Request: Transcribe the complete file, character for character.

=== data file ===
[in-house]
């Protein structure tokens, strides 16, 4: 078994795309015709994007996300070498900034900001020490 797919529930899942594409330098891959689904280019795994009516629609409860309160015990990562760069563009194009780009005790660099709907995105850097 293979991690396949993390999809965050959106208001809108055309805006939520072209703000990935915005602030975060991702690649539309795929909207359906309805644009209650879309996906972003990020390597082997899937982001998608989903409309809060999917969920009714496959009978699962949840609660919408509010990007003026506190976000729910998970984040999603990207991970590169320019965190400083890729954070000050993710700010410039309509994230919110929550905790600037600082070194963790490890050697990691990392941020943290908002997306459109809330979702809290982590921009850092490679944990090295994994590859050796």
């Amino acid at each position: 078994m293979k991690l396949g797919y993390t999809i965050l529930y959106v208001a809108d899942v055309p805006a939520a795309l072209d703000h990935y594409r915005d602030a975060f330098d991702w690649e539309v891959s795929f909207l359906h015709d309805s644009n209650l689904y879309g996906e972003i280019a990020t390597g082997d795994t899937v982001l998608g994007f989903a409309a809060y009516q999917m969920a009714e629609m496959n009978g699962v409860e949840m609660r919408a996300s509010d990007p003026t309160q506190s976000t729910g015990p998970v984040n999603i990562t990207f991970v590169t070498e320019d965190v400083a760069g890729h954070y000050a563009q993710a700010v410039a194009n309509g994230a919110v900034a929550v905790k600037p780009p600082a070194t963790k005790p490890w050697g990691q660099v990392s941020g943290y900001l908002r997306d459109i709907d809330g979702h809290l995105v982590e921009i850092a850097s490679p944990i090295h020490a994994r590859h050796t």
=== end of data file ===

[in-house]
């Protein structure tokens, strides 16, 4: 078994795309015709994007996300070498900034900001020490 797919529930899942594409330098891959689904280019795994009516629609409860309160015990990562760069563009194009780009005790660099709907995105850097 293979991690396949993390999809965050959106208001809108055309805006939520072209703000990935915005602030975060991702690649539309795929909207359906309805644009209650879309996906972003990020390597082997899937982001998608989903409309809060999917969920009714496959009978699962949840609660919408509010990007003026506190976000729910998970984040999603990207991970590169320019965190400083890729954070000050993710700010410039309509994230919110929550905790600037600082070194963790490890050697990691990392941020943290908002997306459109809330979702809290982590921009850092490679944990090295994994590859050796």
């Amino acid at each position: 078994m293979k991690l396949g797919y993390t999809i965050l529930y959106v208001a809108d899942v055309p805006a939520a795309l072209d703000h990935y594409r915005d602030a975060f330098d991702w690649e539309v891959s795929f909207l359906h015709d309805s644009n209650l689904y879309g996906e972003i280019a990020t390597g082997d795994t899937v982001l998608g994007f989903a409309a809060y009516q999917m969920a009714e629609m496959n009978g699962v409860e949840m609660r919408a996300s509010d990007p003026t309160q506190s976000t729910g015990p998970v984040n999603i990562t990207f991970v590169t070498e320019d965190v400083a760069g890729h954070y000050a563009q993710a700010v410039a194009n309509g994230a919110v900034a929550v905790k600037p780009p600082a070194t963790k005790p490890w050697g990691q660099v990392s941020g943290y900001l908002r997306d459109i709907d809330g979702h809290l995105v982590e921009i850092a850097s490679p944990i090295h020490a994994r590859h050796t």